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Non-violent march of 100,000 sees victory for the poor and landless in India

by Oxfam | October 16, 2012

This post was written by Selina Shelley on Oxfam GROW Week 2012 blogOpens a new window.

Ideologically the Jan Satyagraha 2012 March is based on the Gandhian Salt Satyagraha of 1930, known as the Dandi March. It is an uplifting event with a carnival atmosphere; it is the combined effort of people to stand up for basic rights and speak on the way to build more equity in the governing structure. The biggest strength of this land march is that people have found a social space in which to come together, and demand their rights. In normal society, it is not easy or possible for a marginalized person, like a single impoverished woman, or a bonded labourer, to stand up for their rights (even though they have them).

Ekta ParishadOpens a new window is a non-violent social movement in India working on land and forest rights for adivashis, dalits and all marginalised communities in last 20 years. Based on the experience of land march in 2007, the current land rights campaign known as the Jan Satyagraha began on 2nd October 2011 from Kanyakumari (southernmost tip of India) and has covered 350 districts in 24 states of India engaging critical number of organizations and individuals for a collective action on 2nd October 2012, which saw approx, 100,000 people marching from Gwalior (near Taj Mahal) to Delhi (350 kilometers).  

The focus of the entire action is to bring people’s voices for a ‘National Land Reforms Act & Policy’ as a broad framework and means of land re-distribution to the landless & homeless poor. This action is supported by more than 2000 social organizations engaged in raising the voices for the deprived people. This action is also supported by various international mass movements and organizations persuading the agenda of land & agrarian reforms in the country. Land reform—giving the poor access to land—is mentioned by Ekta Parishad as a ‘game changer’ that could bring 40% of the population out of absolute poverty and reduce substantially the violence that is gripping Indian society around various form of land grab. Ekta Parishad, a federation of community based organization, the organizer and platform behind this historic land march. Oxfam is proud to be a partner of Ekta Parishad and supporting this movement.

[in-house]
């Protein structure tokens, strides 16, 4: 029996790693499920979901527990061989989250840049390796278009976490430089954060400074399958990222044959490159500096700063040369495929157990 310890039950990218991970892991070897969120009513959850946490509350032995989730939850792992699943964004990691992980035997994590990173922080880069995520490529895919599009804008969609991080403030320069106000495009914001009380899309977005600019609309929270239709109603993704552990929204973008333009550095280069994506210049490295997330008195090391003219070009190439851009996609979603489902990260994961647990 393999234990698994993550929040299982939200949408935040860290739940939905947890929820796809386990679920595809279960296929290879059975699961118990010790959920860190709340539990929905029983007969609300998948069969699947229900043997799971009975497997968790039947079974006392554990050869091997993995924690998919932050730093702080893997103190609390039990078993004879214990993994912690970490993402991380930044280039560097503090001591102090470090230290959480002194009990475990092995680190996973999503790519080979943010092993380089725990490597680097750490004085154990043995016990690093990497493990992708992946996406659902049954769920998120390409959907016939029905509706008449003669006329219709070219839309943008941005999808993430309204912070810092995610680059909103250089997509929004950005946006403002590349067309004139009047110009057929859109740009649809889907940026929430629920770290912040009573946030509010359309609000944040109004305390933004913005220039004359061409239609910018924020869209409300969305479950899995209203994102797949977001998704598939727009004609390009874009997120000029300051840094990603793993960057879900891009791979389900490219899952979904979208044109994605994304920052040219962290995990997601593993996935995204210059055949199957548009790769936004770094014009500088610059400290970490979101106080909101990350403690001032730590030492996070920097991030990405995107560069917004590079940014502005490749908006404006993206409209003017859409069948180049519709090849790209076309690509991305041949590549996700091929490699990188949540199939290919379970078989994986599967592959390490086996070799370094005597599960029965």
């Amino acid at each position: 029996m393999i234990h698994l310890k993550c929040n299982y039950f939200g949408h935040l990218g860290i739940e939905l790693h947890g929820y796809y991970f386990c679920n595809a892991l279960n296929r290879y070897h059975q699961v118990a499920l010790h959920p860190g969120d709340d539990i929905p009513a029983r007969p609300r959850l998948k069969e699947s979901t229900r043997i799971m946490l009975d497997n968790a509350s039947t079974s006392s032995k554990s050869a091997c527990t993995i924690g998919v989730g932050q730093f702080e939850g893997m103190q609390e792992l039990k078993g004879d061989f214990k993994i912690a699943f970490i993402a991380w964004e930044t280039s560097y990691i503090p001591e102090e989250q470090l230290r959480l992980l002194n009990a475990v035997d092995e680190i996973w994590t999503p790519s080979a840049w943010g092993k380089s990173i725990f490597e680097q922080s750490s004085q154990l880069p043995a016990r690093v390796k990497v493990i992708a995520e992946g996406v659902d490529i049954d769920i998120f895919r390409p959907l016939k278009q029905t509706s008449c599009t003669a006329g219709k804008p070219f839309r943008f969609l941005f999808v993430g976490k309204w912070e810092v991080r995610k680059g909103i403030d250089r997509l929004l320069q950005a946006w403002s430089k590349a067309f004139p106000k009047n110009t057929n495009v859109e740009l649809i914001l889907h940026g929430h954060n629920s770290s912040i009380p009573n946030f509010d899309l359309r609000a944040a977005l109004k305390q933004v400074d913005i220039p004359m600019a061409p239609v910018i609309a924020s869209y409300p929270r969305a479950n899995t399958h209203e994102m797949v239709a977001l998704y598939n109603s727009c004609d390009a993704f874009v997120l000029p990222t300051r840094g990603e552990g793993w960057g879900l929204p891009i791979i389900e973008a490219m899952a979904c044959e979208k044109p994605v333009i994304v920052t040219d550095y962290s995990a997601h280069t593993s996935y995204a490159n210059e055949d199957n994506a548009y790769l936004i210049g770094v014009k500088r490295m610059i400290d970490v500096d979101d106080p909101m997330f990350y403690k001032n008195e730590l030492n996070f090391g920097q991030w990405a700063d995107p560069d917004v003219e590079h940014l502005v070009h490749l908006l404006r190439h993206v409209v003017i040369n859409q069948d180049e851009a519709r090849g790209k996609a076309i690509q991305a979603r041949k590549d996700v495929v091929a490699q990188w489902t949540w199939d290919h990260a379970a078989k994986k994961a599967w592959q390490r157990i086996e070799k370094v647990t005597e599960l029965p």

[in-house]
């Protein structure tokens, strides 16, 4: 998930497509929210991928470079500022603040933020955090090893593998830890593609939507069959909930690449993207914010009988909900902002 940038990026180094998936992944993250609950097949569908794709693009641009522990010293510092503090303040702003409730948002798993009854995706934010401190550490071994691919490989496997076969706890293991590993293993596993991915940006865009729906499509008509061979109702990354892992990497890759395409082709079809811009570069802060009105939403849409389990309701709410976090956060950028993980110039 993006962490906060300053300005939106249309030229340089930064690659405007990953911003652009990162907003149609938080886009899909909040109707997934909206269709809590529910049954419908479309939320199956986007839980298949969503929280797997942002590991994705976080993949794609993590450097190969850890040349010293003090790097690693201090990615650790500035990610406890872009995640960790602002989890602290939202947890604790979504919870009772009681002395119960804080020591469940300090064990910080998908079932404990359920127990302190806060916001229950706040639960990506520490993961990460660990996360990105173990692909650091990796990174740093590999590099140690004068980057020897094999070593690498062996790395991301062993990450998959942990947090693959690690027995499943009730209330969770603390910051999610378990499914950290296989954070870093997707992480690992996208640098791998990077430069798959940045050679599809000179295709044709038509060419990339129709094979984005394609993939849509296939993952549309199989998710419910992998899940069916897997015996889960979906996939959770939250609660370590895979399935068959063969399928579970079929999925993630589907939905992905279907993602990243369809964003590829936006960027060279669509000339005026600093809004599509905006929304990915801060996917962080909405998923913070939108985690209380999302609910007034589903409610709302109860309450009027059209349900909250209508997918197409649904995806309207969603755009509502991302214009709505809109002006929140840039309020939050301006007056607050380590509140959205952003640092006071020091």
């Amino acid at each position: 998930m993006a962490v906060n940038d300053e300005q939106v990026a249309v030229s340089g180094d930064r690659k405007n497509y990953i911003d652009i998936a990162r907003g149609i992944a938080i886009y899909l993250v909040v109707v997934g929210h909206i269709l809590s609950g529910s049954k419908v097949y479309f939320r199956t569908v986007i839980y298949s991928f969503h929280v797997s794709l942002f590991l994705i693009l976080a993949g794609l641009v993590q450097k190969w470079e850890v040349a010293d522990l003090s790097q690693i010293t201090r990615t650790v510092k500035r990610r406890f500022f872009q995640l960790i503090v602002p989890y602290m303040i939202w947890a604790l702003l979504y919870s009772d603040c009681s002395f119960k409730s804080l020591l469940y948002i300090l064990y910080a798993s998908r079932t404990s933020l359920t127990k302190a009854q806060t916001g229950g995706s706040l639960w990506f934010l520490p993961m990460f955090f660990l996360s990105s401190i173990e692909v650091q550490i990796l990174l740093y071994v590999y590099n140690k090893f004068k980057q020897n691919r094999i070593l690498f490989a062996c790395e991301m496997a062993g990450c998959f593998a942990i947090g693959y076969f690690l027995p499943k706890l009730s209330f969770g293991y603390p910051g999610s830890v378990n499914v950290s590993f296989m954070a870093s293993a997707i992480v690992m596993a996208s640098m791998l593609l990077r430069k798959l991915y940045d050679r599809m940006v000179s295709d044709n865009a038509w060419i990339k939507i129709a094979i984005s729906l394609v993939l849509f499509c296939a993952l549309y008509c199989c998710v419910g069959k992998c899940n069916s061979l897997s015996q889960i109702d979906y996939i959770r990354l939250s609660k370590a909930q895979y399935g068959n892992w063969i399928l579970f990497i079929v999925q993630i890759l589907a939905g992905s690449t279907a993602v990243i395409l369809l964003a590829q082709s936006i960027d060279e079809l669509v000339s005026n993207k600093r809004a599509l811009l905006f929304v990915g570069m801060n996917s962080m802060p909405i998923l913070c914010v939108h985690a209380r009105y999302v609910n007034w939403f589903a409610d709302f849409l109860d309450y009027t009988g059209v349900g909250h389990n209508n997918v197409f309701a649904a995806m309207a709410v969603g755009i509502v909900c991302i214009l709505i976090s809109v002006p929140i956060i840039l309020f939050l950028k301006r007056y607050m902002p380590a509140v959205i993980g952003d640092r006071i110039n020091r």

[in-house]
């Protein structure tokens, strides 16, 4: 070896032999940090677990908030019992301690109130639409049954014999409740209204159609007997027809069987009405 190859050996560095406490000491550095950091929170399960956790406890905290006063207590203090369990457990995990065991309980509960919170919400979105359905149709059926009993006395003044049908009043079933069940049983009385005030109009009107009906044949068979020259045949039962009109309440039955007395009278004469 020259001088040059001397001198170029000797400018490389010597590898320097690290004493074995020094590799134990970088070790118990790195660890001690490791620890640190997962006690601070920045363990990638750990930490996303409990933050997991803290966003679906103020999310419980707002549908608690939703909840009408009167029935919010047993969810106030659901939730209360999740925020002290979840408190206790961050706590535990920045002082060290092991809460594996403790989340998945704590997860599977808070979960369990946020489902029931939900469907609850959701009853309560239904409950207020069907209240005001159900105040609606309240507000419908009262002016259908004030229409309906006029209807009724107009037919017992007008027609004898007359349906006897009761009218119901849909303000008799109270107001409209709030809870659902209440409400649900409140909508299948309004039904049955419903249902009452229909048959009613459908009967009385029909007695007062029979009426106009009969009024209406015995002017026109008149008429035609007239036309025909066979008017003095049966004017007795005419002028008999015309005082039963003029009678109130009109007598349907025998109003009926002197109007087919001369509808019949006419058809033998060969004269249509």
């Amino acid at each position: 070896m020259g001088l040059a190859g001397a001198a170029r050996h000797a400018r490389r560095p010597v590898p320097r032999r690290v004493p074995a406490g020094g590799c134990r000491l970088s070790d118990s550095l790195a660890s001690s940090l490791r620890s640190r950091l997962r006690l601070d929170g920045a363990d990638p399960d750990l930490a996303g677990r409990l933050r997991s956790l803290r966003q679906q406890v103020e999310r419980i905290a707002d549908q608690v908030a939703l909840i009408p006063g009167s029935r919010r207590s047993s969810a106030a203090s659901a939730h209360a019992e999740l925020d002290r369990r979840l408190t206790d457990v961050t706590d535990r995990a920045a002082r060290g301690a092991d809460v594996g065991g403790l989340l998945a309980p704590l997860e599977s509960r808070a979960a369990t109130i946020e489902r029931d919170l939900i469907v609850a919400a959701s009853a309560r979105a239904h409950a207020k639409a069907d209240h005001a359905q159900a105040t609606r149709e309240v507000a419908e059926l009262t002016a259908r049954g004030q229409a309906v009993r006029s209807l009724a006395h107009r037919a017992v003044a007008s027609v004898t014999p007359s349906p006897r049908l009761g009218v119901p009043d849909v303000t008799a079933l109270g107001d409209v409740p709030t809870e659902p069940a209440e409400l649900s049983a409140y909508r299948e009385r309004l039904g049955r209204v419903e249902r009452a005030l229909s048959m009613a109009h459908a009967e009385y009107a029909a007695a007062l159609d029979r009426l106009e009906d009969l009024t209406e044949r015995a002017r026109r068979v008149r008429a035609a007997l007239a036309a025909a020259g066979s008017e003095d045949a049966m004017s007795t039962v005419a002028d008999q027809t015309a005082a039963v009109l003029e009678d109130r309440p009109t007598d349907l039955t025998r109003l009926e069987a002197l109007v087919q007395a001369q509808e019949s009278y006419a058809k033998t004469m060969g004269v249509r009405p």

Since last year, Ekta Parishad has more than 24 rounds of dialogues with Government of India at various levels to pursue the National Land reforms Policy  and Legislation for securing Homestead and Agricultural Land to the landless- homeless poor. Ekta Parishad also emphasizes on institutional management, equal participation of voluntary organizations, resources and timeline to carry all agreed agenda in action. And finally, after a long journey, Ekta Parishad and government of India have concluded an agreement in above line and spirit – a dignified culmination point for Jan Satyagraha.  

The Representative of the Government of India and responsible minister for Land Reforms Issues, Mr Jairam Ramesh, came down to Agra on 11th October to make the Declaration & Commitment of the government in public meeting of 50,000 people of Jan Satyagraha.  

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